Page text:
L. S. Chafer, True Evangelism, pp. 74-5
It should be observed that, apart from the power of God, superficial decisions may easily be secured, and apparently great results accomplished; for some minds are so dependent upon the opinions of others that the earnest and dominating appeal of the evangelist, with the obvious value of a religious life, is sufficient to move them to follow almost any plan that is made to appear to be expedient. They may be urged to act on the vision of the way of life which the preacher possesses, when they have received no sufficient vision for themselves. The experience of thousands of churches has proved that such decisions have not met the conditions of grace in "believing with the heart"; for the multitude of advertised converts have often failed, and these churches have had to face the problem of dealing with a class of disinterested people who possess no new dynamic, nor any of the blessings of the truly regenerate life.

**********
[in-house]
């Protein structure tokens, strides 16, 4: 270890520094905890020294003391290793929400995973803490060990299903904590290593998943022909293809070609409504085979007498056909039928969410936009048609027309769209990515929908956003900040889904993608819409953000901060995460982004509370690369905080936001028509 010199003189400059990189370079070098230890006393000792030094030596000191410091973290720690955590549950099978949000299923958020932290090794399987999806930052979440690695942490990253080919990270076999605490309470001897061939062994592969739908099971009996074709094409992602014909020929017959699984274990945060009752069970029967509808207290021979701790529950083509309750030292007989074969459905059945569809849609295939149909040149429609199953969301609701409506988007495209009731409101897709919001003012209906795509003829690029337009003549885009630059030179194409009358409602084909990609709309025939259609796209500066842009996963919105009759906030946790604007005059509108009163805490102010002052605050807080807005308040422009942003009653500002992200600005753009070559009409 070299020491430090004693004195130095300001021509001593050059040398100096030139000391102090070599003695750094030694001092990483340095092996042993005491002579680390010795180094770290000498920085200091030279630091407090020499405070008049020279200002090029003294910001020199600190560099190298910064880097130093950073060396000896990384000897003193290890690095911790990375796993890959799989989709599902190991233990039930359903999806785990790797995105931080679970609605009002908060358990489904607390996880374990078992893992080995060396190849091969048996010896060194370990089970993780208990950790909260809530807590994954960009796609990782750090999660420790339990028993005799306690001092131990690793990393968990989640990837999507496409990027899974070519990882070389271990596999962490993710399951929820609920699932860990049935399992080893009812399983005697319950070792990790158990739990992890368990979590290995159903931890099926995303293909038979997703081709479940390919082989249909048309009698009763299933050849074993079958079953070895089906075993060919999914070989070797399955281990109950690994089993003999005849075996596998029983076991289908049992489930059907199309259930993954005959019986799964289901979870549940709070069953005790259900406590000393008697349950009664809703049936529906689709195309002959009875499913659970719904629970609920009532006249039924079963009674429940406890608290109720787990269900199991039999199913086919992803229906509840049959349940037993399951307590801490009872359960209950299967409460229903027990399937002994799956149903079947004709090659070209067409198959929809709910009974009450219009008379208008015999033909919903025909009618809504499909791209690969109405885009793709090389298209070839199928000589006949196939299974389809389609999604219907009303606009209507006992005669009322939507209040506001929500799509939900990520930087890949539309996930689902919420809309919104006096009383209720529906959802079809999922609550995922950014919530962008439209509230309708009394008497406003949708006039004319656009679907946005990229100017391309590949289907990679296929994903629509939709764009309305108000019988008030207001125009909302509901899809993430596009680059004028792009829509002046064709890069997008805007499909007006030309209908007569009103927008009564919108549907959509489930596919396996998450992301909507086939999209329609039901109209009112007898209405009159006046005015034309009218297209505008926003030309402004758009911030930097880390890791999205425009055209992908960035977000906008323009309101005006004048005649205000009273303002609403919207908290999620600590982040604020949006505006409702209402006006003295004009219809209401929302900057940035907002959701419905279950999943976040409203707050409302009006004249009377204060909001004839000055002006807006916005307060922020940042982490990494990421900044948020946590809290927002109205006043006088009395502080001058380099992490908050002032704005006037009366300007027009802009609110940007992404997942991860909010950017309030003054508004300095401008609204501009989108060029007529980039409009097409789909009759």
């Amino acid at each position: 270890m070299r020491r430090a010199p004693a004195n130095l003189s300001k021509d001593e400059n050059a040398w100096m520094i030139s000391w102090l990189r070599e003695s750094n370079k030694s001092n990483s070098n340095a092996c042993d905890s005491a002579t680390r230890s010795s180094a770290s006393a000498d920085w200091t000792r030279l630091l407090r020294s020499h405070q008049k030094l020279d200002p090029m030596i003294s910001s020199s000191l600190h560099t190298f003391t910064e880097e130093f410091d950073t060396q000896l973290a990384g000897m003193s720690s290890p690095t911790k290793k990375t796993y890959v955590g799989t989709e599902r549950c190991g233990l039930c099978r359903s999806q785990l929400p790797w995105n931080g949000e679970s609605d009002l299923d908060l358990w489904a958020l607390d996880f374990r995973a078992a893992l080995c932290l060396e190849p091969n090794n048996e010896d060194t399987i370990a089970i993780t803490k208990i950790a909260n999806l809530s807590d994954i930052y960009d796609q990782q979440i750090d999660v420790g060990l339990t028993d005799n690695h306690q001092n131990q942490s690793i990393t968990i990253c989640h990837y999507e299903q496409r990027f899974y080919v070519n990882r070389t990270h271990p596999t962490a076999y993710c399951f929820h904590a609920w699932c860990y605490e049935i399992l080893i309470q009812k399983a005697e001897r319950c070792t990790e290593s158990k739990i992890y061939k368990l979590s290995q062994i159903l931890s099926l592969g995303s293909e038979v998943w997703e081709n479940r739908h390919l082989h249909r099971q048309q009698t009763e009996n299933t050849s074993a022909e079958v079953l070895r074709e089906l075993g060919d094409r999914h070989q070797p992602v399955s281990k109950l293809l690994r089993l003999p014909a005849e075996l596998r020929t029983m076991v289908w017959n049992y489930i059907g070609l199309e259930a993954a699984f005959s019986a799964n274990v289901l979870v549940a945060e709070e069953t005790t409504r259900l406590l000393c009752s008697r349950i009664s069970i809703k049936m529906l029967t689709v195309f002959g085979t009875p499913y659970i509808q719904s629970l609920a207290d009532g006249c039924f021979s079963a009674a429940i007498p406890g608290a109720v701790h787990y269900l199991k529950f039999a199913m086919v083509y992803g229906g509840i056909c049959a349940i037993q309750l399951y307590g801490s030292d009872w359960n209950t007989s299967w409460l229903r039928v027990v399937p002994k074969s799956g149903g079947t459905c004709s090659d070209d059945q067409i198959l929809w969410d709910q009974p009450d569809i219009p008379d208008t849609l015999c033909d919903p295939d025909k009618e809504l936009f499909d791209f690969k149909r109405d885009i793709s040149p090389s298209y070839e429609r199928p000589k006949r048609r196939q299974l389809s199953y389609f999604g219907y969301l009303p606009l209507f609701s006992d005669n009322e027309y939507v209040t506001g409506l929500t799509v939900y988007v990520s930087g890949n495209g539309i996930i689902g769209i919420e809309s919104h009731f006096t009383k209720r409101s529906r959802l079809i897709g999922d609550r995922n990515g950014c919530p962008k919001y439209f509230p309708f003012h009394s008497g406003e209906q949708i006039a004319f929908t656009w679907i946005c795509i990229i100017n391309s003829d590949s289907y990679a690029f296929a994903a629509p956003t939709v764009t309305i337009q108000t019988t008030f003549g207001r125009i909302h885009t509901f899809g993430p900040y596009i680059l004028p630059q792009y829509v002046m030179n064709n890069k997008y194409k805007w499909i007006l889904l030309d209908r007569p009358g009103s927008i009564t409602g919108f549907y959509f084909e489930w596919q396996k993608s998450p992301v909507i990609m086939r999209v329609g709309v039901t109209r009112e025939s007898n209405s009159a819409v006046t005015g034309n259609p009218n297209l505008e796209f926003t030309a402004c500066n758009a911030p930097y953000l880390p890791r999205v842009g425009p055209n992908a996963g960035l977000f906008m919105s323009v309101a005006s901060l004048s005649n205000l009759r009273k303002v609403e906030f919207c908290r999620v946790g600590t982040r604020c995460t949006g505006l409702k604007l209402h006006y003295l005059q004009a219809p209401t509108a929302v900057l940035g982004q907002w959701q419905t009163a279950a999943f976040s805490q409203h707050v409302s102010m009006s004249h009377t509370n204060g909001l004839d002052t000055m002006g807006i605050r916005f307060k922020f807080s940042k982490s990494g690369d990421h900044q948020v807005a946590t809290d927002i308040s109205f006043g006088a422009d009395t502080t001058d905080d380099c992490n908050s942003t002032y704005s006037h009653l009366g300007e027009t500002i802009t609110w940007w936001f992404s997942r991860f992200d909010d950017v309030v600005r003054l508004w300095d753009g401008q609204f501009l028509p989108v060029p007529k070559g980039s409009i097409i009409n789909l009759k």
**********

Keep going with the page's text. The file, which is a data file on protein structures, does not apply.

A few genuine decisions may occur among the many, and these have always justified the wholesale evangelizing method. There is, however, a very grave harm done to any who are thus superficially affected, and this harm might sometimes outweigh the good that is done. In reply to this it is argued that nothing can outweigh the value of one soul that is saved; yet when the harm of a false decision is analyzed, it will be seen that the after-state of bewilderment and discouragement which results in an attitude that is almost unapproachable and hopeless, has its unmeasured results as well.